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Amount of radioactive waste at South Carolina landfill doubles

Paraphrased by:
Steve Waldrop
December 17, 2003

The most radioactive type of waste generally allowed at a South Carolina landfill nearly doubled last year, according to statistics provided by Chem-Nuclear Systems. LLC., the site's operator

That means it will take hundreds of years longer for much of the radioactive materials to break down than the more lightly contaminated atomic garbage usually buried at the Barnwell County landfill, state regulators say.

Radioactive waste officials with South Carolina's environmental agency, says the nuclear refuse is packaged well enough to prevent contamination of the surrounding environment.

But environmentalists say the packaging can't last forever- and the waste shipments are part of a trend of bringing more dangerous atomic garbage to the state for disposal at Barnwell.

"We are becoming a graveyard for whole nuclear vessels," Sierra Club member Susan Corbett said.

South Carolina's low-level radioactive waste dump, the only one of its kind in the nation, has in the past six years begun taking used nuclear reactors and parts from atomic power plants.

Each shipment can bring in millions of dollars in fees for the state and Chem-Nuclear to split. But this material, while still low-level nuclear waste, is generally more radioactive than hospital gowns, cleaning rags and other slightly contaminated material also buried at the landfill.

Since 1997, electric utilities have shipped four huge nuclear reactors to the 235 acre site, and two more are on the way. The shipments are occurring as Chem-Nuclear is seeking permission from the state to put more low-level waste in the landfill before it closes to the nation in 2008.

From 2002 to 2003, the most radioactive type of low level waste allowed at the landfill- called Class C waste- rose from 10,500 cubic feet to more than 19,000 cubic feet, according to Chem-Nuclear figures.

That's about 30 percent of the total low-level nuclear waste dumped at Barnwell in 2003, according to Chem-Nuclear.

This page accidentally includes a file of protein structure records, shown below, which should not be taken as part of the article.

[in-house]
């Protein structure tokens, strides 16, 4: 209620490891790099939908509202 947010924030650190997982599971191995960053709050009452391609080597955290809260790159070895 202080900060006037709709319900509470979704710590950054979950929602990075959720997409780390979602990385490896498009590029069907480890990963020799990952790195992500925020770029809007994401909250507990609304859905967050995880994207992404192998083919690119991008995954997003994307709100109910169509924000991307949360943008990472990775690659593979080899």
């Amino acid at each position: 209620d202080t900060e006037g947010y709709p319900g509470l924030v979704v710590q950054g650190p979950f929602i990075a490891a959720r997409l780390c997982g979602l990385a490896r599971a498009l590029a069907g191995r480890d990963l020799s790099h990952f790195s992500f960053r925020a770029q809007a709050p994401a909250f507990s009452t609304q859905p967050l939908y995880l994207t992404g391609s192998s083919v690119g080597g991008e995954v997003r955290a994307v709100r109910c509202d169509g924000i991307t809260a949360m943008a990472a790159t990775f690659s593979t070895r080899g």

About five years ago, the percentage of more radioactive Class C waste going to Barnwell was about 4 percent, or about 9,700 cubic feet, the company says.

Chem-Nuclear spokeswoman Deborah Ogilvie said the company is getting a higher percentage of the most radioactive Class C low-level waste because of competition for the least radioactive Class A waste.

Envirocare Inc., located in Utah, is offering lower prices to take the least radioactive waste, said Ogilvie and power company representatives. As a result, companies such as Duke Energy, SCE&G and Progress Energy, are sending their least contaminated radioactive waste to Envirocare's waste dump in Utah. The price difference was unavailable.

In many cases, contamination on use nuclear reactors and other types of more radioactive Class C waste will take up to 500 years or more to decay, according to the S.C. Department of Health and Environmental Control. The lightly contaminated Class A waste takes about 100 years to decay.

The 235-acre facility occupies property owned by the State of South Carolina and leased to Chem-Nuclear Systems. The Barnwell Waste Management Facility operates under the authority of Radioactive Material License 097 issued by the South Carolina Department of Health and Environmental Control (DHEC). Since the disposal facility began operation in 1971, about 28 million cubic feet or 90% of the available disposal volume has been used.